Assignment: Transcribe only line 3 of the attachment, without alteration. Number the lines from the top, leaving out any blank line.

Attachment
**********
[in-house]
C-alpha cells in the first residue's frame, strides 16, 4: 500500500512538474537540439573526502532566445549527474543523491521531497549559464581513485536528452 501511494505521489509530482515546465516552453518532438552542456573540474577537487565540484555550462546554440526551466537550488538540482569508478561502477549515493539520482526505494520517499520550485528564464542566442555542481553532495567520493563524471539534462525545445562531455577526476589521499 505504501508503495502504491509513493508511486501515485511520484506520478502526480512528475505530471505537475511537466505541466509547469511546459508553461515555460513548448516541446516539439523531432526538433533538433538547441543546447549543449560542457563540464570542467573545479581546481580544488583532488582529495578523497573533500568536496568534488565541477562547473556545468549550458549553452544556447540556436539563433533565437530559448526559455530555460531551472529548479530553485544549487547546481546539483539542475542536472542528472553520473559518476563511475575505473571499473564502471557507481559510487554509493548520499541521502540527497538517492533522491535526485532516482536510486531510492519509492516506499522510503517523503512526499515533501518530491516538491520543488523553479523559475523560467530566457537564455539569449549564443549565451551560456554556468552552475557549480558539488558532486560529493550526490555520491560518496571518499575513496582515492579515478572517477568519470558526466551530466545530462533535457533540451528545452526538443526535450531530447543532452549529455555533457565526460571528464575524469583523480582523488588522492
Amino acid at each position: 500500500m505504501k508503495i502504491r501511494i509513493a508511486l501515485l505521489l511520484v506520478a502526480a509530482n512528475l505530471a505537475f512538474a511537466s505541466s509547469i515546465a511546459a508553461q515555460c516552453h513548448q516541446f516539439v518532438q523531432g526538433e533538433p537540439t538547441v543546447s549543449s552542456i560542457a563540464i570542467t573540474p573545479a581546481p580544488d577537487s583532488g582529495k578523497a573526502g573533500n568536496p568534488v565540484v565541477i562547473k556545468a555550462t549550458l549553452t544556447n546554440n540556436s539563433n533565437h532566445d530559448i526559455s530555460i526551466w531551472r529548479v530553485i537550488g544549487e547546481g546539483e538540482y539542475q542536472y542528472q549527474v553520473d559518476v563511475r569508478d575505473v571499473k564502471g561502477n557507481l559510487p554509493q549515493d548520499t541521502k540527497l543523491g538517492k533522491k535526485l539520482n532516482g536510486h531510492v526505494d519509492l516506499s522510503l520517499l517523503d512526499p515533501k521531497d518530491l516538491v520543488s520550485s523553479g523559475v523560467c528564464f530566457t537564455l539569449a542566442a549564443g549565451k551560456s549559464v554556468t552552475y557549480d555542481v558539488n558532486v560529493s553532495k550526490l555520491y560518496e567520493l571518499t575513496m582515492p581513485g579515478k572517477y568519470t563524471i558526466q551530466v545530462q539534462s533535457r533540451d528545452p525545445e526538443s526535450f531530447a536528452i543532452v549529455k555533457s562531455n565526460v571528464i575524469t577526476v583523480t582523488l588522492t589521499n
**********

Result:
Amino acid at each position: 500500500m505504501k508503495i502504491r501511494i509513493a508511486l501515485l505521489l511520484v506520478a502526480a509530482n512528475l505530471a505537475f512538474a511537466s505541466s509547469i515546465a511546459a508553461q515555460c516552453h513548448q516541446f516539439v518532438q523531432g526538433e533538433p537540439t538547441v543546447s549543449s552542456i560542457a563540464i570542467t573540474p573545479a581546481p580544488d577537487s583532488g582529495k578523497a573526502g573533500n568536496p568534488v565540484v565541477i562547473k556545468a555550462t549550458l549553452t544556447n546554440n540556436s539563433n533565437h532566445d530559448i526559455s530555460i526551466w531551472r529548479v530553485i537550488g544549487e547546481g546539483e538540482y539542475q542536472y542528472q549527474v553520473d559518476v563511475r569508478d575505473v571499473k564502471g561502477n557507481l559510487p554509493q549515493d548520499t541521502k540527497l543523491g538517492k533522491k535526485l539520482n532516482g536510486h531510492v526505494d519509492l516506499s522510503l520517499l517523503d512526499p515533501k521531497d518530491l516538491v520543488s520550485s523553479g523559475v523560467c528564464f530566457t537564455l539569449a542566442a549564443g549565451k551560456s549559464v554556468t552552475y557549480d555542481v558539488n558532486v560529493s553532495k550526490l555520491y560518496e567520493l571518499t575513496m582515492p581513485g579515478k572517477y568519470t563524471i558526466q551530466v545530462q539534462s533535457r533540451d528545452p525545445e526538443s526535450f531530447a536528452i543532452v549529455k555533457s562531455n565526460v571528464i575524469t577526476v583523480t582523488l588522492t589521499n